congress watch

(to be renamed when i think of something)

Bernanke, Paulson and Bair expected to argue the merits of competing plans at today’s House Finance committee hearing

November 18th, 2008 by selise

Bernanke (Fed), Paulson (Treasury) and Bair (FDIC) will be testifying together before Frank’s House Financial Services Committee this morning. This could get interesting. Shelia Bair has, for some time, been pushing for national mortgage relief in order to prevent foreclosures but Paulson and apparently the rest of the Bush administration have not been receptive. Finally last week, on Nov. 11, Treasury announced support of a modification of the failed HOPE NOW program. The next day Shelia Bair criticized the plan, as did congressional Democrats and then on Friday, Nov. 14, Bair introduced a competing FDIC plan. Definitely potential for some fireworks today.

Note: there are several interesting hearings scheduled for this week, and since the elections are over (hurray!) I made a weekly hearing list for those who want to plan a few days ahead.

Some background on today’s hearing from USA Today:

"Many of today’s unusually high number of foreclosures are not preventable," he [Paulson -s]said in prepared remarks to a mortgage-lending forum meeting in Arlington, Va. "There is little public policymakers can, or should, do to compensate for untenable financial decisions."

From Dean Baker at oxdown:

…Bair has shown a willingness to both confront the big Wall Street banks and to stand up for homeowners. When the FDIC took over IndyMac, one of the mass market subprime lenders, Bair ordered a moratorium on foreclosures on the mortgages held by the bank. She announced that the FDIC would arrange write-downs that allowed homeowners to stay in their home wherever possible. Bair has since been vocal in her criticisms of other banks for being unwilling to take the same steps.

From the LA Times:

Bair last week took two unusual steps that suggest where she’s focusing her gaze. On Wednesday, she publicly criticized a highly touted foreclosure prevention plan from the Treasury Department and other agencies as falling short of what’s needed.

Then on Friday, Bair released details of her much more ambitious plan — a $24.4-billion program aimed at preventing 1.5 million foreclosures — even though Treasury Secretary Henry M. Paulson had told reporters earlier in the week that he would not pay for it.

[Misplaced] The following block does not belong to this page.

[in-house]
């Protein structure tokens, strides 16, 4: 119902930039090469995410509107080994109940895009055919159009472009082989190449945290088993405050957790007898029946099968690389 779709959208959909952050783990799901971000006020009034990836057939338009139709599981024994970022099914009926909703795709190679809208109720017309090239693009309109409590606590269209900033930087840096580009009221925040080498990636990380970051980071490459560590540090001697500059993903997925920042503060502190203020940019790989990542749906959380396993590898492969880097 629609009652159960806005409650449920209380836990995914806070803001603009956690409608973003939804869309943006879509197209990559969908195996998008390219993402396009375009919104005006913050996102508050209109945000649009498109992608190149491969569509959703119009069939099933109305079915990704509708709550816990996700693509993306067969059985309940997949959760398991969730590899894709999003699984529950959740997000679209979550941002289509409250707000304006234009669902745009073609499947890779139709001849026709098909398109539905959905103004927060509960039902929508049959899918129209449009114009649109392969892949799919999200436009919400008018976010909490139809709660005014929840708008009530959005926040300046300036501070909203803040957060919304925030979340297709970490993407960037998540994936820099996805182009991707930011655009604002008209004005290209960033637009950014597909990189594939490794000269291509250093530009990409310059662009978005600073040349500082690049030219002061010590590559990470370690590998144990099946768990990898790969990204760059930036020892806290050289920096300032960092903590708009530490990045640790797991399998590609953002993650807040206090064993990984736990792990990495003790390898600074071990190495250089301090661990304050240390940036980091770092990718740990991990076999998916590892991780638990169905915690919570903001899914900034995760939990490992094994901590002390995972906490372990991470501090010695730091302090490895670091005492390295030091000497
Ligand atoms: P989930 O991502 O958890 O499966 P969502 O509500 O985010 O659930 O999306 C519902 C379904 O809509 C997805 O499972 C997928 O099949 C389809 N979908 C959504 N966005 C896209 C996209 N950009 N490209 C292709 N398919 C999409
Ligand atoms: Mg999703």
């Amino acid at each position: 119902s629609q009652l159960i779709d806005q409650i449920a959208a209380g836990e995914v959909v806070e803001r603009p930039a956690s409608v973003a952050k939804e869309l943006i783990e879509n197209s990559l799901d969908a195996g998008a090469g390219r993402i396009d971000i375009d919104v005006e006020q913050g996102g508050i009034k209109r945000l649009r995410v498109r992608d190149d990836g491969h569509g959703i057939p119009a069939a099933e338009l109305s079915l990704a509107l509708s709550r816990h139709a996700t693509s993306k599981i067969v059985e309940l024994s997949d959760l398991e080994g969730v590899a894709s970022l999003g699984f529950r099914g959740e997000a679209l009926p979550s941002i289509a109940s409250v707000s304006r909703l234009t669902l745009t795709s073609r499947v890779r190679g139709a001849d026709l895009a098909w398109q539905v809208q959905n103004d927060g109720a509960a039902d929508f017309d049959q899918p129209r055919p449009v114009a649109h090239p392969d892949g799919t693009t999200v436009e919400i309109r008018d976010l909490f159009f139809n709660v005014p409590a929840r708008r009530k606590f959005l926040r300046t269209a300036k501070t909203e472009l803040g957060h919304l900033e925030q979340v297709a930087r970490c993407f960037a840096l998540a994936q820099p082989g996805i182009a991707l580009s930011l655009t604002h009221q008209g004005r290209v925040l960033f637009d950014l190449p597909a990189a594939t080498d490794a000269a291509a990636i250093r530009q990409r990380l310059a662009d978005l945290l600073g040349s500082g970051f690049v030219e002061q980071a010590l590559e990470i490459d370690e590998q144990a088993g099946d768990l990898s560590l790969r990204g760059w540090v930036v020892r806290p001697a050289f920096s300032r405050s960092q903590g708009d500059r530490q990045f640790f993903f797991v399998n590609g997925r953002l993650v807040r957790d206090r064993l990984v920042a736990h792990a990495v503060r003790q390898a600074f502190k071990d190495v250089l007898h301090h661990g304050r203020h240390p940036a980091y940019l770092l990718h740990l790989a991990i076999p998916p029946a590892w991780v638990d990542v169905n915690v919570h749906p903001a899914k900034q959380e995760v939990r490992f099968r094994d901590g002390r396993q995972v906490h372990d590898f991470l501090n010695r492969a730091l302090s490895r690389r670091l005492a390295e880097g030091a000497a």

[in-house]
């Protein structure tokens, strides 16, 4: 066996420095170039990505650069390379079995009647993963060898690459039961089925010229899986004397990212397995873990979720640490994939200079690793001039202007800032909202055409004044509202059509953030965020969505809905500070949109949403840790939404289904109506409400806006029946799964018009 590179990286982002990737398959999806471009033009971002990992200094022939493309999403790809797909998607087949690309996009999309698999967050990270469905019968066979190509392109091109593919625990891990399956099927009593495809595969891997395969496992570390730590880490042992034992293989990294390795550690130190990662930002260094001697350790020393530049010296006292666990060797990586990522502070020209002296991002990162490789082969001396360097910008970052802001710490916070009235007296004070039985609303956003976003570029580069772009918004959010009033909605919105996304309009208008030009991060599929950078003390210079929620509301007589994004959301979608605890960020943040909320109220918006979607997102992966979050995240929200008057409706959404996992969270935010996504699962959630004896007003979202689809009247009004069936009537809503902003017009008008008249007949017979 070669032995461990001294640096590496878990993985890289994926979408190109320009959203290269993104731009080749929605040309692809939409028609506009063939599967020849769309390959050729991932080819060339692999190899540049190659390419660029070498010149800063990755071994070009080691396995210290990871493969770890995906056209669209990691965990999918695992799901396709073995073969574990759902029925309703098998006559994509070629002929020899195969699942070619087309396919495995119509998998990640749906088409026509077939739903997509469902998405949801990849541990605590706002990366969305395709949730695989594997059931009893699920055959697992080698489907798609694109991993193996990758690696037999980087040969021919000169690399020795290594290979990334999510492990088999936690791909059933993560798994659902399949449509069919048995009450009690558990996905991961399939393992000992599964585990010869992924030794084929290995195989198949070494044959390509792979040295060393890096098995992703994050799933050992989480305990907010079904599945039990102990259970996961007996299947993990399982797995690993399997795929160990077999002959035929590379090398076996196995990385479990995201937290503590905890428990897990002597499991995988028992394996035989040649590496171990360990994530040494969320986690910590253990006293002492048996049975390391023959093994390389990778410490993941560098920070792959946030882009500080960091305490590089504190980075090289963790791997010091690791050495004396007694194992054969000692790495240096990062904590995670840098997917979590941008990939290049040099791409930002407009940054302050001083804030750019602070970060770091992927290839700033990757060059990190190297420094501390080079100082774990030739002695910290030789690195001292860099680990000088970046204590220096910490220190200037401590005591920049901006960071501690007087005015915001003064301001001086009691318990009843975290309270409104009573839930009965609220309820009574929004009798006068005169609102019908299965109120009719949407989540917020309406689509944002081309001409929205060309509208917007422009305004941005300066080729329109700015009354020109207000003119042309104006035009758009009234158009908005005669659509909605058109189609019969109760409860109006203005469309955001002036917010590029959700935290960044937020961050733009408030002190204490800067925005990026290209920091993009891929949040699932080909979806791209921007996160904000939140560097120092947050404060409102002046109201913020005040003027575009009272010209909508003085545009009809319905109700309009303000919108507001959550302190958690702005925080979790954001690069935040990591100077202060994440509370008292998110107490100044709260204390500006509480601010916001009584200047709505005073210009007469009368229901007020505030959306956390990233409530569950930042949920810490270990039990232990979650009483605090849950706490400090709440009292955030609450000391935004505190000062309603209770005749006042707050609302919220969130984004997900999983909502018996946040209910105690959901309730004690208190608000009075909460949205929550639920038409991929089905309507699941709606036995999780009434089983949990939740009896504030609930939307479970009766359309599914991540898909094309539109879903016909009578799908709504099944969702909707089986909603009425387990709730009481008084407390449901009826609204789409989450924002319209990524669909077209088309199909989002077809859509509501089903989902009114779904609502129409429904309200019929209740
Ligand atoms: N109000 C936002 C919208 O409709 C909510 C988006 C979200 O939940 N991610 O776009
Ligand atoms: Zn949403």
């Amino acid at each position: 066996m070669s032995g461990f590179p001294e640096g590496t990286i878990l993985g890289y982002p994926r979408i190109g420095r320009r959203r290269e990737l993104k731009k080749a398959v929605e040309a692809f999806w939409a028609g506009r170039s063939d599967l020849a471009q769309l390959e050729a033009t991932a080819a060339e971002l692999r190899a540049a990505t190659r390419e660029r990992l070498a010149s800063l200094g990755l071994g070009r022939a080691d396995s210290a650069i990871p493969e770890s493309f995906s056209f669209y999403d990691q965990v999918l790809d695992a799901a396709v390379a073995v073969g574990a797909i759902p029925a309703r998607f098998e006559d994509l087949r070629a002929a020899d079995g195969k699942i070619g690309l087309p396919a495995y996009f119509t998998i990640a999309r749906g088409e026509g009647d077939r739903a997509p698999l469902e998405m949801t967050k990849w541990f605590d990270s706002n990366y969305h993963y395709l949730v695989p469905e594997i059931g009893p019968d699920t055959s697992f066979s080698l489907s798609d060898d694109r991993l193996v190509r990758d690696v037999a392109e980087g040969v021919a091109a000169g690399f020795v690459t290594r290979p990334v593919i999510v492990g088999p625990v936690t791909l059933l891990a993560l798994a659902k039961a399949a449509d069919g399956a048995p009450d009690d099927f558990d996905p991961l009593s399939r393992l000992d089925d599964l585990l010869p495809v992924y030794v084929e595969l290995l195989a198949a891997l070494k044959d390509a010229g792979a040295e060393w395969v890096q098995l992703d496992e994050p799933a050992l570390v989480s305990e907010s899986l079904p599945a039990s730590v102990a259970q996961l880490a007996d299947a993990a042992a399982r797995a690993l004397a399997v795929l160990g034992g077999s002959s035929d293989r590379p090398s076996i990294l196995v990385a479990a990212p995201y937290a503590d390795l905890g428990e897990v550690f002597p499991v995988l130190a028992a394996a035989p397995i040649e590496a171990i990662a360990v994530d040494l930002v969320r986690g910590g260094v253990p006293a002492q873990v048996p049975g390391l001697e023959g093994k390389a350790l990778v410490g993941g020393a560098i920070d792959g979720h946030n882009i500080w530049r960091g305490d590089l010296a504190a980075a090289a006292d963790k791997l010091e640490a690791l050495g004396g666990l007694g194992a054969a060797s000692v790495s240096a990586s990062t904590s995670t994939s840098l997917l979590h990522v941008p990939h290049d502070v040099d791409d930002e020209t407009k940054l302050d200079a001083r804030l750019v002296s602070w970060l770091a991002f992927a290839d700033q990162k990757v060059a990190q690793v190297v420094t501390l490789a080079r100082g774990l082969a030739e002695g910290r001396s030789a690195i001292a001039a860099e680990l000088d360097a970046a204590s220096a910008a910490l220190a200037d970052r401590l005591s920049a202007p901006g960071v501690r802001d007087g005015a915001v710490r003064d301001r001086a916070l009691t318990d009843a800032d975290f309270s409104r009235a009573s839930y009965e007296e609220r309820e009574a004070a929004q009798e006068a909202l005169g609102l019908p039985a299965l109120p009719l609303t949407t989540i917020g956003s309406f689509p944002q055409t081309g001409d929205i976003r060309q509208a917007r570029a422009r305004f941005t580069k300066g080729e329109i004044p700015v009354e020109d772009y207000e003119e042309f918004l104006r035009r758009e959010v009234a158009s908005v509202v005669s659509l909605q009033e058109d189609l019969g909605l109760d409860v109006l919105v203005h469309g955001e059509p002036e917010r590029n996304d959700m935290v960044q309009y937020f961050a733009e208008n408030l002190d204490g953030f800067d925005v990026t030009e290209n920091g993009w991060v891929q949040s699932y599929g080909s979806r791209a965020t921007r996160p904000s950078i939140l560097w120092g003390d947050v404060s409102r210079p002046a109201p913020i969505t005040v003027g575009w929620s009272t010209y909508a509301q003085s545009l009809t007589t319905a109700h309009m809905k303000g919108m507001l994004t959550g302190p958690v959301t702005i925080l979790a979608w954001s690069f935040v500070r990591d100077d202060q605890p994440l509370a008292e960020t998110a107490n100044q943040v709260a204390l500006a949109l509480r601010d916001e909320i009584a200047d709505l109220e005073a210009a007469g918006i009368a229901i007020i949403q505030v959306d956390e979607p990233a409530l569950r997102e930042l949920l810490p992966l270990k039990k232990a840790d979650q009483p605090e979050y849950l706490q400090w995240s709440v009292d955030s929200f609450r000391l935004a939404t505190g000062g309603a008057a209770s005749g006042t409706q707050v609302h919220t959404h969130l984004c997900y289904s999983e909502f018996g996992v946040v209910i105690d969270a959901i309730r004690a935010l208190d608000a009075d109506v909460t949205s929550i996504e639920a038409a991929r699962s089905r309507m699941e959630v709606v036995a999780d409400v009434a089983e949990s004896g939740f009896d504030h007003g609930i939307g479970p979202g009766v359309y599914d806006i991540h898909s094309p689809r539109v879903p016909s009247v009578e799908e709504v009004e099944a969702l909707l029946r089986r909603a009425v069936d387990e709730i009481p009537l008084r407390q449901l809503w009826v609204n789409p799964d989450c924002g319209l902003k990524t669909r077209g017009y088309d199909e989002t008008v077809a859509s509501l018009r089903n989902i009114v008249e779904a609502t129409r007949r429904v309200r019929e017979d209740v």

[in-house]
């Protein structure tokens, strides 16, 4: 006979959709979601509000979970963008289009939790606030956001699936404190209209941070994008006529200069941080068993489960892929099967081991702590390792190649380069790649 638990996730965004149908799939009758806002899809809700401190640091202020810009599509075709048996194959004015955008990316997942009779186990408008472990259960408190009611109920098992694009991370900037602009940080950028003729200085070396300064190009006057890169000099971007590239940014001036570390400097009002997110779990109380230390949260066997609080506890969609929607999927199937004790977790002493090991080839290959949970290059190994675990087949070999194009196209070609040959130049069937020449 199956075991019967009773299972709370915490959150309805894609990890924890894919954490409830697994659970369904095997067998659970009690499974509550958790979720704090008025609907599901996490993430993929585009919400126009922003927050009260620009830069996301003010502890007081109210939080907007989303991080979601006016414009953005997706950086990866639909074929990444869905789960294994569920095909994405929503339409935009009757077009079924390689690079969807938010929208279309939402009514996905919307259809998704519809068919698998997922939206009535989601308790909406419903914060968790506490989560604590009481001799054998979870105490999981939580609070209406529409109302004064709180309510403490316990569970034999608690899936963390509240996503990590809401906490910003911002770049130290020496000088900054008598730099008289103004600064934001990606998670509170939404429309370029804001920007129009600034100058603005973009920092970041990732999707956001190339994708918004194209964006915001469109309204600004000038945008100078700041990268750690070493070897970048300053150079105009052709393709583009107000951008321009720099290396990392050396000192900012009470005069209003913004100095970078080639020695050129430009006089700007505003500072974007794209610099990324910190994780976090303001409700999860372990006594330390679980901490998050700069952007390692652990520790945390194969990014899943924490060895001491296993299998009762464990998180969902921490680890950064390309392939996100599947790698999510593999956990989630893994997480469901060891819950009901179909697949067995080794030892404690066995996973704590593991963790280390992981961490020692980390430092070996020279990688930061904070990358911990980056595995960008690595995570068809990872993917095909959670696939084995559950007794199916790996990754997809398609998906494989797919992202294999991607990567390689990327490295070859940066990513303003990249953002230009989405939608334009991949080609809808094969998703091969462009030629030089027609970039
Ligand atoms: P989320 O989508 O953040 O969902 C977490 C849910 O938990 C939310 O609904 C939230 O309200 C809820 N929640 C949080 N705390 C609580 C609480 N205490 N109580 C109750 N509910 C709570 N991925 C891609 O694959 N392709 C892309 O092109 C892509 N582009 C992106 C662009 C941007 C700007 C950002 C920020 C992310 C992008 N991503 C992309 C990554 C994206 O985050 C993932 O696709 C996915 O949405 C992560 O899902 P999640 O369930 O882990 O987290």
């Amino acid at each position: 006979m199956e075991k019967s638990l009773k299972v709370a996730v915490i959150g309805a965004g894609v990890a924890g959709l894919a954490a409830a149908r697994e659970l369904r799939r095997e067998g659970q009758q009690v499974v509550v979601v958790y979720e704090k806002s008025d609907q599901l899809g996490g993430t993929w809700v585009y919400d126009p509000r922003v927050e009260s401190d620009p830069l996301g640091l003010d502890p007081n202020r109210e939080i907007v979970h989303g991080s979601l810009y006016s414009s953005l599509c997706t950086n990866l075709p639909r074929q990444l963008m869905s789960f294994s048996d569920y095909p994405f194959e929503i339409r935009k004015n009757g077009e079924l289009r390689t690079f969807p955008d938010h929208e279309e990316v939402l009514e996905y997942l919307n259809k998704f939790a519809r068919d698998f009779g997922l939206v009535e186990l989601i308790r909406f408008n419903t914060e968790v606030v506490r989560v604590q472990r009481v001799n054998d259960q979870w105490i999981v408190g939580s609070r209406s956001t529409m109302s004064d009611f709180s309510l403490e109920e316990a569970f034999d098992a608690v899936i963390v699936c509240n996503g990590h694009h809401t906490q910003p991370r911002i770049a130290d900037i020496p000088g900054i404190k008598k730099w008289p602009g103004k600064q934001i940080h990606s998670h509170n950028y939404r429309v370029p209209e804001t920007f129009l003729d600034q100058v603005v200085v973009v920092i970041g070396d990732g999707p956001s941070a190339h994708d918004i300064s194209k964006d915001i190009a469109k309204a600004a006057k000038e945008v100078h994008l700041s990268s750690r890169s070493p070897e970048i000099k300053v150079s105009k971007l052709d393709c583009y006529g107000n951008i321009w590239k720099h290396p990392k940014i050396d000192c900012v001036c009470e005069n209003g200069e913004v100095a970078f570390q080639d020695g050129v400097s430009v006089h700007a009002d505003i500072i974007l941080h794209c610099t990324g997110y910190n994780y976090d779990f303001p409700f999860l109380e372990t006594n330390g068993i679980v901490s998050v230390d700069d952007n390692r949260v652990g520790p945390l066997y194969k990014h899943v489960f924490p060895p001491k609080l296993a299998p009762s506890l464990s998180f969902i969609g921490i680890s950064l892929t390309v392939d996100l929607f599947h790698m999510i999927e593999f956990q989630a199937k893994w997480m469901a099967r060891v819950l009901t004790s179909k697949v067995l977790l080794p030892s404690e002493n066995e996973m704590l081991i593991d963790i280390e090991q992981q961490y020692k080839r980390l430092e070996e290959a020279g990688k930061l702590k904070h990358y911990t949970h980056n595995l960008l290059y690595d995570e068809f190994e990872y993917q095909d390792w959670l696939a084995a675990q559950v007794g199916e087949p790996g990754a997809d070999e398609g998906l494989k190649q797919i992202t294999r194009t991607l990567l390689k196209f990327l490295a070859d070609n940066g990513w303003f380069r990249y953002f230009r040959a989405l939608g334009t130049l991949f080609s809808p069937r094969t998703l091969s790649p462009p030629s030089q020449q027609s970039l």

U.S. News and World Report:

The FDIC on Friday released the details of agency chairman Sheila Bair’s new plan to prevent foreclosures. Under the terms of the program, the Feds would reduce mortgage payments for distressed borrowers and share losses if modified mortgages redefault. The agency is hoping that such loan guarantees will entice lenders and servicers to modify loans in greater numbers than they have in the past. The FDIC believes–at a cost of roughly $24 billion to taxpayers–the plan can prevent 1.5 million foreclosures.

Here’s the catch: both Treasury Secretary Henry Paulson and Neel Kashkari–the agency official overseeing the TARP–have recently expressed opposition to the proposal. So why would a Republican member of the administration continue to push a policy initiative that the Bush team has rejected?

Today at 9:30 am, Frank’s House Financial Services Committee will hold a hearing on "Oversight of Implementation of the Emergency Economic Stabilization Act of 2008 and of Government Lending and Insurance Facilities; Impact on Economy and Credit Availability"

panel 1:

  • Henry M. Paulson, Jr., Secretary, U.S. Department of the Treasury
  • Ben S. Bernanke, Chairman, Board of Governors of the Federal Reserve System
  • Sheila C. Bair, Chairman, Federal Deposit Insurance Corporation

panel 2:

  • Steve Bartlett, President and Chief Executive Officer, Financial Services Roundtable
  • Edward L. Yingling, President and Chief Executive Officer, American Bankers Association
  • Cynthia Blankenship, Vice Chairman and Chief Operating Officer, Bank of the West on behalf of The Independent Community Bankers of America
  • D. Cameron Findlay, Executive Vice President and General Counsel, Aon Corporation on behalf of The Council of Insurance Agents & Brokers

panel 3:

  • Alan S. Blinder, Gordon S. Rentschler Memorial Professor of Economics and Co-Director of the Center for Economic Policy Studies, Princeton University
  • Martin S. Feldstein, George F. Baker Professor of Economics, Harvard University and President Emeritus, National Bureau of Economic Research, Inc.

Another interesting hearing today is the first of two hearings on a bailout for the auto industry. At 3 pm Dodd’s Senate Banking, Housing, and Urban Affairs Committee will hold a hearing on "Examining the State of the Domestic Automobile Industry"

panel 1:

  • Debbie Stabenow, (D-MI) United States Senator

panel 2:

  • Ron Gettelfinger, President, UWA
  • Alan Mulally, President and CEO, Ford Motor Company
  • Robert Nardelli, Chairman and Chief Executive Officer, Chrysler LLC
  • G. Richard Wagoner, Jr., Chairman and Chief Executive Officer, General Motors
  • Peter Morici, Professor, Robert H. Smith School of Business, University of Maryland

x-posted at oxdown

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